Exception as the primary error handling mechanism?

Benjamin Kaplan benjamin.kaplan at case.edu
Fri Jan 1 06:26:09 CET 2010


On Thu, Dec 31, 2009 at 11:47 PM, Peng Yu <pengyu.ut at gmail.com> wrote:
> I observe that python library primarily use exception for error
> handling rather than use error code.
>
> In the article API Design Matters by Michi Henning
>
> Communications of the ACM
> Vol. 52 No. 5, Pages 46-56
> 10.1145/1506409.1506424
> http://cacm.acm.org/magazines/2009/5/24646-api-design-matters/fulltext
>
> It says "Another popular design flaw—namely, throwing exceptions for
> expected outcomes—also causes inefficiencies because catching and
> handling exceptions is almost always slower than testing a return
> value."
>
> My observation is contradicted to the above statement by Henning. If
> my observation is wrong, please just ignore my question below.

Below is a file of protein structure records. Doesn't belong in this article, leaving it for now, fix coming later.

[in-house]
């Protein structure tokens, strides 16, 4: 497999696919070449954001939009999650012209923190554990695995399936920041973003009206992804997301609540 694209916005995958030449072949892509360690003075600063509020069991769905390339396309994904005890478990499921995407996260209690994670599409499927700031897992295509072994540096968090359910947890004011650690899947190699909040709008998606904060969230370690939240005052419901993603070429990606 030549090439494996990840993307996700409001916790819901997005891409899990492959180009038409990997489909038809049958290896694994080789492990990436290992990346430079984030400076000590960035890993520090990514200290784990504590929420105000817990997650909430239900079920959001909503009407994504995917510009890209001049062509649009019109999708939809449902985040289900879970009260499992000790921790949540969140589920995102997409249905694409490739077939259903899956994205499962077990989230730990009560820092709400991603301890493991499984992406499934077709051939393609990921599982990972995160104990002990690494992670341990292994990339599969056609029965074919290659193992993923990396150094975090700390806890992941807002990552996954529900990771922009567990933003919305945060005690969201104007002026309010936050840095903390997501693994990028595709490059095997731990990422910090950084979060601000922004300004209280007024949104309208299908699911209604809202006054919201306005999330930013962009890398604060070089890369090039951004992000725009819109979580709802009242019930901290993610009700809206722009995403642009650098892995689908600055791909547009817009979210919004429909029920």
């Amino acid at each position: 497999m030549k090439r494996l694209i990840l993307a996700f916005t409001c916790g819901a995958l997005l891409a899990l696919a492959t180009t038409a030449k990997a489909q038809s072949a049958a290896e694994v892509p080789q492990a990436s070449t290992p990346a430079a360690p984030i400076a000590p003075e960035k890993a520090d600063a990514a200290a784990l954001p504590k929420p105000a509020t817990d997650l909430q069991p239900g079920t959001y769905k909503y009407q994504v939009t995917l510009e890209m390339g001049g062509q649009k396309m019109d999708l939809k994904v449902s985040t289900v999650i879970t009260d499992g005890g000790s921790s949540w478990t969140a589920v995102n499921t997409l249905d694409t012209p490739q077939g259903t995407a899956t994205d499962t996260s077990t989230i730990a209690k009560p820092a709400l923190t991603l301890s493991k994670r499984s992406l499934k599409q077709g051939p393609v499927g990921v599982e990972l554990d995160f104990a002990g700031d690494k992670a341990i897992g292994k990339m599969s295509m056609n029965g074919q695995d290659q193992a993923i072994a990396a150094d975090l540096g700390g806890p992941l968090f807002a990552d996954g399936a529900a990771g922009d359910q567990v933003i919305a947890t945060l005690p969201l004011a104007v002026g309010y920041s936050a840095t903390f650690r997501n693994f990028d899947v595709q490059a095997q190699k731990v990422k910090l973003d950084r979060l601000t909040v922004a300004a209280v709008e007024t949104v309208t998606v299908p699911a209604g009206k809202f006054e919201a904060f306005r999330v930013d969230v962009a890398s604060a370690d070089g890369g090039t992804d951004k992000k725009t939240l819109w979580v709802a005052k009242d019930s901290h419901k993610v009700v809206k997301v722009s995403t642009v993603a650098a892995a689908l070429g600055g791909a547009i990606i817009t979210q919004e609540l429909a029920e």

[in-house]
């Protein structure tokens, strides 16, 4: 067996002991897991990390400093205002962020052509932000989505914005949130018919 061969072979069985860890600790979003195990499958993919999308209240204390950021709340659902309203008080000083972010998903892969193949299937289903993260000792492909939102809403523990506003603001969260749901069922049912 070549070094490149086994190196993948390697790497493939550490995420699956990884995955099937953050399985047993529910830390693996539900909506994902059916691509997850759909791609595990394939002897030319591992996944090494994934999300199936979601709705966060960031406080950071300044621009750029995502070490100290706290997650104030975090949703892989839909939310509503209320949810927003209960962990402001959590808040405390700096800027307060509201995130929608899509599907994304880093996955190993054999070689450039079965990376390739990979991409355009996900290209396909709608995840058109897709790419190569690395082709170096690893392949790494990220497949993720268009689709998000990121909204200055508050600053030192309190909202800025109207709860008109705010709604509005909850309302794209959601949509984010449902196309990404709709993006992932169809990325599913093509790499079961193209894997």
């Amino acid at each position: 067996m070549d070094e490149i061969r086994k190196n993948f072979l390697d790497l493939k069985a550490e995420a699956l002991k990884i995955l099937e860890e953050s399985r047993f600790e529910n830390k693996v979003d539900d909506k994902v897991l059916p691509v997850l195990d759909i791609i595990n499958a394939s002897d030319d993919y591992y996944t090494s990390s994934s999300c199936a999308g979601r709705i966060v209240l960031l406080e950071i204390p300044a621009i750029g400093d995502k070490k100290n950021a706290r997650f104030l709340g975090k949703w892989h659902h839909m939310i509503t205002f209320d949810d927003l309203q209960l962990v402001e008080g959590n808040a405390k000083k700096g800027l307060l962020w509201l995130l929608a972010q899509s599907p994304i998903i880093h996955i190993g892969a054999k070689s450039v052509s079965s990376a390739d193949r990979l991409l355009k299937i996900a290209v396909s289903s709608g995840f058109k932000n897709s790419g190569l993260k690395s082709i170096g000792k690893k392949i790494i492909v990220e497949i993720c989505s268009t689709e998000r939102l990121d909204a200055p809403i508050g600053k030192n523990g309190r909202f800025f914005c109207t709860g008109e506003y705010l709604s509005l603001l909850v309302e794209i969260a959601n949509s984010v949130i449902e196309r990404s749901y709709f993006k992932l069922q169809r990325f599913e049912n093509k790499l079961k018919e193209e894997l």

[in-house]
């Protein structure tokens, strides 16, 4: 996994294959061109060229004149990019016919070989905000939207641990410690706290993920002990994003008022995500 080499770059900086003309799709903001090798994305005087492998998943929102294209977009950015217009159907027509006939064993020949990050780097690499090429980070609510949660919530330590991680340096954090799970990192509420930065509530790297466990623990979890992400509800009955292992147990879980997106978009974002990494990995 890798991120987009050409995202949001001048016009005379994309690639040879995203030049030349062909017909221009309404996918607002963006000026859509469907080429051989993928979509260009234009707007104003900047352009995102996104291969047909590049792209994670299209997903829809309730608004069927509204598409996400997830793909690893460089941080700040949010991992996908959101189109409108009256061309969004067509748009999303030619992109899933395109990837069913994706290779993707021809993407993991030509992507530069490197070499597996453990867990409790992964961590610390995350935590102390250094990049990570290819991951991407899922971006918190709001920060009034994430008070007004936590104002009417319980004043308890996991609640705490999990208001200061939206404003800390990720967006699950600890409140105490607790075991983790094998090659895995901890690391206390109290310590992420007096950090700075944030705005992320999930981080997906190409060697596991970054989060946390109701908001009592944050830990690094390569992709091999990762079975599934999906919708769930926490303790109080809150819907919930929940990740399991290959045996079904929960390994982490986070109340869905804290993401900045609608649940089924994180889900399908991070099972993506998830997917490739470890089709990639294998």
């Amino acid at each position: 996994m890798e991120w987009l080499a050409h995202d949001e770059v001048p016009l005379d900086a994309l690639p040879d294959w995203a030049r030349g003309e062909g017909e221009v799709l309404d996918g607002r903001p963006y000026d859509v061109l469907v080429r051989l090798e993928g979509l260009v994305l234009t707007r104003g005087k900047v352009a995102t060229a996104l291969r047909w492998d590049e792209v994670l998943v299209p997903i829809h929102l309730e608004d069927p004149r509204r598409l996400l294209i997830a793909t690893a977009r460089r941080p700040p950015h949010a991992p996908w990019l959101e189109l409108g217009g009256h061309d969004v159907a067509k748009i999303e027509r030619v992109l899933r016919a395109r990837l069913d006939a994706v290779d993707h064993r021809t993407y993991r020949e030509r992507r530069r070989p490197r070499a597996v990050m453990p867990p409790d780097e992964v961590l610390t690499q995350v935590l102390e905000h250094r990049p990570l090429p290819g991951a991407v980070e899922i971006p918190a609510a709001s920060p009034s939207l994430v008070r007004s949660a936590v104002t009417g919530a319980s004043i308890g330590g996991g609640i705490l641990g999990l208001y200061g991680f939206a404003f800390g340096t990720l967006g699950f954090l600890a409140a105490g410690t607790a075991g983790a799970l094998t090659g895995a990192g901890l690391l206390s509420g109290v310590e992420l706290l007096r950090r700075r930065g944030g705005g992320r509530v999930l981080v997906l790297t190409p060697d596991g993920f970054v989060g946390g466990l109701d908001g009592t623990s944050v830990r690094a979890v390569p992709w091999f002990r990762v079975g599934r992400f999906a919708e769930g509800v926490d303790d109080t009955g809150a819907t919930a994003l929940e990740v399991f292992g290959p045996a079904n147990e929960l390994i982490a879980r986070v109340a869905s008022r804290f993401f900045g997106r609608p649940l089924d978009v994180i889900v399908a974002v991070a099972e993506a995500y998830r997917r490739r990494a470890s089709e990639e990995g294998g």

>
> Otherwise, could some python expert explain to me why exception is
> widely used for error handling in python? Is it because the efficiency
> is not the primary goal of python?
> --
> http://mail.python.org/mailman/listinfo/python-list
>

Read the quote again "Another popular design flaw—namely, throwing
exceptions *for expected outcomes*"
In Python, throwing exceptions for expected outcomes is considered
very bad form (well, except for StopIteration but that should almost
never be handled directly by the programmer).

To answer why people recommend using "Easier to Ask Forgiveness than
Permission" as opposed to "Look Before You Leap" : Because of the way
it's implemented, Python works quite differently from most languages.
An attribute look-up is rather expensive because it's a hash table
look-up at run time. Wrapping a small piece of code in a try block
however, isn't (relatively) very expensive at all in Python. It's only
catching the exception that's expensive, but if you're catching the
exception, something has gone wrong anyway and performance isn't your
biggest issue.



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